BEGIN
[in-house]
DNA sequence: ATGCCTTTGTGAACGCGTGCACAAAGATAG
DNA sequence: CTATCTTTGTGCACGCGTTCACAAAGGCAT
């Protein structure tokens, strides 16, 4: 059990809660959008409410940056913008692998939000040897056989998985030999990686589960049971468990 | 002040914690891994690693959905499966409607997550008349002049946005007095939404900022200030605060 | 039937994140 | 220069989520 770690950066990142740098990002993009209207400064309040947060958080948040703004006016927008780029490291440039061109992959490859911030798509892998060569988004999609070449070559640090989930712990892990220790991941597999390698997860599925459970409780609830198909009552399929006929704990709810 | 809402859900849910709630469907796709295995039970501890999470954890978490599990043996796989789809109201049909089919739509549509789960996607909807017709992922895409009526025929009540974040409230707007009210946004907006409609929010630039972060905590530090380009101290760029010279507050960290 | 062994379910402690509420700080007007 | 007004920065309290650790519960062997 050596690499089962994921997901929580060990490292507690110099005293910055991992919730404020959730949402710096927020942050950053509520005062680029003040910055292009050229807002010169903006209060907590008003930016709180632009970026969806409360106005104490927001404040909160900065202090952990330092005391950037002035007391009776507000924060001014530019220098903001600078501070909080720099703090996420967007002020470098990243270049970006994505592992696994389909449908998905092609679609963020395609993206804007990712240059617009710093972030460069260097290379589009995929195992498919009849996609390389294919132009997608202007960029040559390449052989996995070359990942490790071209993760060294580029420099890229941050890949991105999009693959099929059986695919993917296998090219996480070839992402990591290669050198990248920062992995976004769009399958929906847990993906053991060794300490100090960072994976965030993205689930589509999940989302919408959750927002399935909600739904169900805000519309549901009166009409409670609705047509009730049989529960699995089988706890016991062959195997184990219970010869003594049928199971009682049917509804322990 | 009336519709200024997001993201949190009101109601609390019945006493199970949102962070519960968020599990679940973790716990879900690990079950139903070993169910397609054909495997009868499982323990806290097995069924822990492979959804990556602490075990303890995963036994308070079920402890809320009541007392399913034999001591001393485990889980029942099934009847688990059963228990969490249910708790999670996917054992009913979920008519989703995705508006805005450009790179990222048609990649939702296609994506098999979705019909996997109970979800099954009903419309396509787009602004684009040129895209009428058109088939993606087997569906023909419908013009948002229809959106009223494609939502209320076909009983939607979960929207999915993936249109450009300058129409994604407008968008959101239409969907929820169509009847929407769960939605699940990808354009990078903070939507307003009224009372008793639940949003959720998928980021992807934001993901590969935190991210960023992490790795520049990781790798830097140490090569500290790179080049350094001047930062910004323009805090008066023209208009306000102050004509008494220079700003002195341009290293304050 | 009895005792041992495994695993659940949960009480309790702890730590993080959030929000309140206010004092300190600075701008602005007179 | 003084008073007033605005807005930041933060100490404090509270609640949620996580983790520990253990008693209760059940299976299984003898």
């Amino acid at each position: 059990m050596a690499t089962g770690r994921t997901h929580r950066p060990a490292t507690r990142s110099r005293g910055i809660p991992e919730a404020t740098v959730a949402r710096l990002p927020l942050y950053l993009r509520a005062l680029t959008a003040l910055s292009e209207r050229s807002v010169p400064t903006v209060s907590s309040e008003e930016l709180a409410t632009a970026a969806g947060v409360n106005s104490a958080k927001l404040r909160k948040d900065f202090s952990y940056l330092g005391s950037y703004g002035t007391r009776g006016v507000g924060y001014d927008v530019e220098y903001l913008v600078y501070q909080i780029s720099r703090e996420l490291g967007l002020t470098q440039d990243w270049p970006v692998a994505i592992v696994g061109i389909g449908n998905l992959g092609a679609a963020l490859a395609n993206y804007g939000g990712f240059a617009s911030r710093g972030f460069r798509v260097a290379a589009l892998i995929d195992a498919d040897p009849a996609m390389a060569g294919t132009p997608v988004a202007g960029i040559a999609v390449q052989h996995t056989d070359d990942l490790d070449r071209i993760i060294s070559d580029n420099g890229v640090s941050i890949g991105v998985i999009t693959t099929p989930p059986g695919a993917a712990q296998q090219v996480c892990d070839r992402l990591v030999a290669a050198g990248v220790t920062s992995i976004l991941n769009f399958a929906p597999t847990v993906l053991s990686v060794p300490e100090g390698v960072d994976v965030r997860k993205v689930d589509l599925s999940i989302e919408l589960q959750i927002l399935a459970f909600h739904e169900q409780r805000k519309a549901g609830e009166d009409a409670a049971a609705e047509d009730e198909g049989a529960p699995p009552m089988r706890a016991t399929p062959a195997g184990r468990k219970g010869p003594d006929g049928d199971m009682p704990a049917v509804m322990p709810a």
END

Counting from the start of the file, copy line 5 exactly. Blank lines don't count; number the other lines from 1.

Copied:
């Amino acid at each position: 059990m050596a690499t089962g770690r994921t997901h929580r950066p060990a490292t507690r990142s110099r005293g910055i809660p991992e919730a404020t740098v959730a949402r710096l990002p927020l942050y950053l993009r509520a005062l680029t959008a003040l910055s292009e209207r050229s807002v010169p400064t903006v209060s907590s309040e008003e930016l709180a409410t632009a970026a969806g947060v409360n106005s104490a958080k927001l404040r909160k948040d900065f202090s952990y940056l330092g005391s950037y703004g002035t007391r009776g006016v507000g924060y001014d927008v530019e220098y903001l913008v600078y501070q909080i780029s720099r703090e996420l490291g967007l002020t470098q440039d990243w270049p970006v692998a994505i592992v696994g061109i389909g449908n998905l992959g092609a679609a963020l490859a395609n993206y804007g939000g990712f240059a617009s911030r710093g972030f460069r798509v260097a290379a589009l892998i995929d195992a498919d040897p009849a996609m390389a060569g294919t132009p997608v988004a202007g960029i040559a999609v390449q052989h996995t056989d070359d990942l490790d070449r071209i993760i060294s070559d580029n420099g890229v640090s941050i890949g991105v998985i999009t693959t099929p989930p059986g695919a993917a712990q296998q090219v996480c892990d070839r992402l990591v030999a290669a050198g990248v220790t920062s992995i976004l991941n769009f399958a929906p597999t847990v993906l053991s990686v060794p300490e100090g390698v960072d994976v965030r997860k993205v689930d589509l599925s999940i989302e919408l589960q959750i927002l399935a459970f909600h739904e169900q409780r805000k519309a549901g609830e009166d009409a409670a049971a609705e047509d009730e198909g049989a529960p699995p009552m089988r706890a016991t399929p062959a195997g184990r468990k219970g010869p003594d006929g049928d199971m009682p704990a049917v509804m322990p709810a």